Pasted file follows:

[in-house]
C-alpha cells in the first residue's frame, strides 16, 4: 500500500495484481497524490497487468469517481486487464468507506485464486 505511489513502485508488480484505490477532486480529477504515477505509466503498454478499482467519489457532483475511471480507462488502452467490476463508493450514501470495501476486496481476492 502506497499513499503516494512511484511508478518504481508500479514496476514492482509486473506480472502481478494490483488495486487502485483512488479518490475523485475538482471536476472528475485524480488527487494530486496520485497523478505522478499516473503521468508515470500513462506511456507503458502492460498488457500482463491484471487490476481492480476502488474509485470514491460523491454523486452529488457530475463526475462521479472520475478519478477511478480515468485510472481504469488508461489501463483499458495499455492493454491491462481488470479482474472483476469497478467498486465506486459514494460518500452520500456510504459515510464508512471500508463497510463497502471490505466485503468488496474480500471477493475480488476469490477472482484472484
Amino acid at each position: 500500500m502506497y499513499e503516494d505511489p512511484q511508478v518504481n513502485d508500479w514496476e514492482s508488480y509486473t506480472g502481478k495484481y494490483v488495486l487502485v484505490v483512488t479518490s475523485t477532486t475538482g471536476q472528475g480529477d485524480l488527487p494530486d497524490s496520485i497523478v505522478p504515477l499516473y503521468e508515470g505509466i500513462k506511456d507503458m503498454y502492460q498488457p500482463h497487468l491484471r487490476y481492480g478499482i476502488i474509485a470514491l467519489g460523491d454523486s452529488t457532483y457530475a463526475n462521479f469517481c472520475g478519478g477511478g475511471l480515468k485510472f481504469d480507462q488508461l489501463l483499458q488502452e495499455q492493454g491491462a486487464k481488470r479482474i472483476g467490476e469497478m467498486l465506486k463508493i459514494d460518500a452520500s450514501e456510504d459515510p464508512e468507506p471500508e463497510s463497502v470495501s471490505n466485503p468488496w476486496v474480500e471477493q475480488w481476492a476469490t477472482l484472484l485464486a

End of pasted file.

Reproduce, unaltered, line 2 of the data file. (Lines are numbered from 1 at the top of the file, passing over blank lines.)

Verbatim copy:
C-alpha cells in the first residue's frame, strides 16, 4: 500500500495484481497524490497487468469517481486487464468507506485464486 505511489513502485508488480484505490477532486480529477504515477505509466503498454478499482467519489457532483475511471480507462488502452467490476463508493450514501470495501476486496481476492 502506497499513499503516494512511484511508478518504481508500479514496476514492482509486473506480472502481478494490483488495486487502485483512488479518490475523485475538482471536476472528475485524480488527487494530486496520485497523478505522478499516473503521468508515470500513462506511456507503458502492460498488457500482463491484471487490476481492480476502488474509485470514491460523491454523486452529488457530475463526475462521479472520475478519478477511478480515468485510472481504469488508461489501463483499458495499455492493454491491462481488470479482474472483476469497478467498486465506486459514494460518500452520500456510504459515510464508512471500508463497510463497502471490505466485503468488496474480500471477493475480488476469490477472482484472484